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How to Get Your Dog’s Attention

A big question I receive is “how do I get my dog to pay attention to me. No matter what.”  I feel the ‘Look’ exercise is underused. If past students tell me their dog is starting to bark on their leash, I’ll remind them to use the ‘Look’ exercise. Here are some other examples of how I use this exercise: To redirect your dog from other dogs To redirect your dog from cats To redirect your dog from something they are afraid of such as skateboards or bicycles To stop your dog from pulling To stop your dog from smelling  And so much more! A word of caution: training a reliable ‘look’ takes time, practice, and patience. You must start this training in a quiet, non-distracting environment. As your dog gets better, you can increase the distractions and your expectations. Always remember, consistency over time gets results! Take a look

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Try This Before Your Walks

Did you know that the way you start your walks with your dog can set a precedent to how your walks will go?  If you allow your dog to pull you out the door at the beginning of your walk, it is more likely your dog will pull you during the entirety of your walk. Consequently, it will take that much longer to gain their attention.  I quickly learned that if I allowed a dog to jump all over me while putting on their leash, or allowed them to pull me out the door, it took me and my furry companion much longer to get anywhere without them pulling. I’m not sure about you, but I do not find walking a dog that pulls me to be fun, at all.  One of the first things that I do when training one of our Board and Train or Day Train dogs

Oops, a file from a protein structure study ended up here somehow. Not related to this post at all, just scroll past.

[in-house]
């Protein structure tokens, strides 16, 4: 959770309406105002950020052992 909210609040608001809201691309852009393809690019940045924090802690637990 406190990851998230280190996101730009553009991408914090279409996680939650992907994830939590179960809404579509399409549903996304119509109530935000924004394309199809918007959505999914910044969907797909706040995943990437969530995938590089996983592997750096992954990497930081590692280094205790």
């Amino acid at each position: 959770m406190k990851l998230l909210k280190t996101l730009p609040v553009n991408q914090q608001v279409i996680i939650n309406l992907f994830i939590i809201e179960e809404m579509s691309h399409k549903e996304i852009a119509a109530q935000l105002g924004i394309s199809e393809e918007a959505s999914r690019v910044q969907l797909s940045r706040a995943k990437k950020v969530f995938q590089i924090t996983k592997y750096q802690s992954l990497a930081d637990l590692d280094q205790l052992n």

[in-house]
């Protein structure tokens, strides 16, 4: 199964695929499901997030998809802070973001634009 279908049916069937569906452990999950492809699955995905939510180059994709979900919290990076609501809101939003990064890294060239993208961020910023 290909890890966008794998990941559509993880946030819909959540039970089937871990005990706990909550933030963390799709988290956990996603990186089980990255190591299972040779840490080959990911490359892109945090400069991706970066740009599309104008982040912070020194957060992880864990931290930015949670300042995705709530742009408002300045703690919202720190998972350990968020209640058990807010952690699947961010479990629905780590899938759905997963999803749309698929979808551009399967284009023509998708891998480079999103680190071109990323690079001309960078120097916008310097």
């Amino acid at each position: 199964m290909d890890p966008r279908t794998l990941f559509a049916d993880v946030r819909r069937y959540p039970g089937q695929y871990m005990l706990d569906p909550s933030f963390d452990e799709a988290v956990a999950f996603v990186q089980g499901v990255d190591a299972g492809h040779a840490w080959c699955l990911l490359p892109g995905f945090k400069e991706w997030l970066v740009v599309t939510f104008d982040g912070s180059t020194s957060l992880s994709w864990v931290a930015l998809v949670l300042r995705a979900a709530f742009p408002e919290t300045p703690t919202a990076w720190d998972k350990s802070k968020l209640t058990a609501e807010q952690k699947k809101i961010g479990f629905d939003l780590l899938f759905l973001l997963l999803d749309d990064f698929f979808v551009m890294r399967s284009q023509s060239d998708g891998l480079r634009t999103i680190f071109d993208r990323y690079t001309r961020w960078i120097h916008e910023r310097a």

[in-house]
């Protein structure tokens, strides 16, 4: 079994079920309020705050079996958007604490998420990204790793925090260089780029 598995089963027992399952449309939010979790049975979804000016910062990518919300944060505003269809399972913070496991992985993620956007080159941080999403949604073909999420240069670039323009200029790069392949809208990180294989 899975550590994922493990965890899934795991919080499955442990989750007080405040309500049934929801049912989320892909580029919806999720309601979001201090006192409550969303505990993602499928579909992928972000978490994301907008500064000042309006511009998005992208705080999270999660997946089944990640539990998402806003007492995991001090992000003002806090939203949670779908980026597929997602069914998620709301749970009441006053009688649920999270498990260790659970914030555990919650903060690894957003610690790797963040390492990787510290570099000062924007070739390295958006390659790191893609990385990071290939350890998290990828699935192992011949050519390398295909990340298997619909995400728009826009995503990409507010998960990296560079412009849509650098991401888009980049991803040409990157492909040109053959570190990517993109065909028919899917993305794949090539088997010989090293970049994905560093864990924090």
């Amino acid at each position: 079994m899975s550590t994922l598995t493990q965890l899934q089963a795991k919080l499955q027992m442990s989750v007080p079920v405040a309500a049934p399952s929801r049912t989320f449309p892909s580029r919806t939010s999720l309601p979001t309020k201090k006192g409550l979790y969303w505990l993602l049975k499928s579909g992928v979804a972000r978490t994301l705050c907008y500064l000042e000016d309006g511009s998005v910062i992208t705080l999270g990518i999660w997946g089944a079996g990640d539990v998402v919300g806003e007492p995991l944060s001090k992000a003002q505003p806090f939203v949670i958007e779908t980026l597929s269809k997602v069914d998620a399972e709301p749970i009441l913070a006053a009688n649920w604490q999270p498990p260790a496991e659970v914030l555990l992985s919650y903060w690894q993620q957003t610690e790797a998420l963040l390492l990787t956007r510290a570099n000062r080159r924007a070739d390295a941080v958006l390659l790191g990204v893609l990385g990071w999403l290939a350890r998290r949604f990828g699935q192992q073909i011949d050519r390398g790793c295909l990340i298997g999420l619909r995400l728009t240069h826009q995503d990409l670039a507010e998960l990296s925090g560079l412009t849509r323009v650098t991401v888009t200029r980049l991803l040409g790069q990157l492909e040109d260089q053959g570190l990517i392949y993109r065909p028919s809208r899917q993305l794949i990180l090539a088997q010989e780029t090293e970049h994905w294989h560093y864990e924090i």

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Helpful Tips For Your Recalls

Is your dog not responding to their recalls like you would like?  Do they look at you when you call them to ‘come’ but continue to turn and run the other way?  If you find you are having a hard time with your dog coming when called, apply these helpful tips.  When applied you will see results immediately! 1.        First and foremost, set your dog up for success.  Do not give your dog freedom until they are coming to you reliably– unless you are in a situation where you do not need them to come when called.  The reason for this is because every time you call your dogs to ‘come’ and they do not, they are learning to ignore your requests.  People hate to hear ‘keep your dog on leash’ until they know better.  They envision their dogs running free and coming back to them at